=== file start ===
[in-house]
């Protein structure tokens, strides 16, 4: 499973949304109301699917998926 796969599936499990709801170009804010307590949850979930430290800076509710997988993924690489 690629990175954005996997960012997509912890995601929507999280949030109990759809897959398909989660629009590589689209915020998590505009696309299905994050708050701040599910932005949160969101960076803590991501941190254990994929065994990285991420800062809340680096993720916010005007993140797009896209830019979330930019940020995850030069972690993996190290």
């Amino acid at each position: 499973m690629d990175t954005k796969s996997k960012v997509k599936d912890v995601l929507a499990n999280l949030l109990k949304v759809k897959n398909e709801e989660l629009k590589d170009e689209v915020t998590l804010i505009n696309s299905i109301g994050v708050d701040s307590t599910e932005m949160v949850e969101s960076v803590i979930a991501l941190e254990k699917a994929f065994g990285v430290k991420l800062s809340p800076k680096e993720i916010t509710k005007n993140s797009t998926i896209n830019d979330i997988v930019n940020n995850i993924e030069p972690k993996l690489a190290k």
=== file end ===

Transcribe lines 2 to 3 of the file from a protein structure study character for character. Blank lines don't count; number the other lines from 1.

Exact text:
């Protein structure tokens, strides 16, 4: 499973949304109301699917998926 796969599936499990709801170009804010307590949850979930430290800076509710997988993924690489 690629990175954005996997960012997509912890995601929507999280949030109990759809897959398909989660629009590589689209915020998590505009696309299905994050708050701040599910932005949160969101960076803590991501941190254990994929065994990285991420800062809340680096993720916010005007993140797009896209830019979330930019940020995850030069972690993996190290």
């Amino acid at each position: 499973m690629d990175t954005k796969s996997k960012v997509k599936d912890v995601l929507a499990n999280l949030l109990k949304v759809k897959n398909e709801e989660l629009k590589d170009e689209v915020t998590l804010i505009n696309s299905i109301g994050v708050d701040s307590t599910e932005m949160v949850e969101s960076v803590i979930a991501l941190e254990k699917a994929f065994g990285v430290k991420l800062s809340p800076k680096e993720i916010t509710k005007n993140s797009t998926i896209n830019d979330i997988v930019n940020n995850i993924e030069p972690k993996l690489a190290k």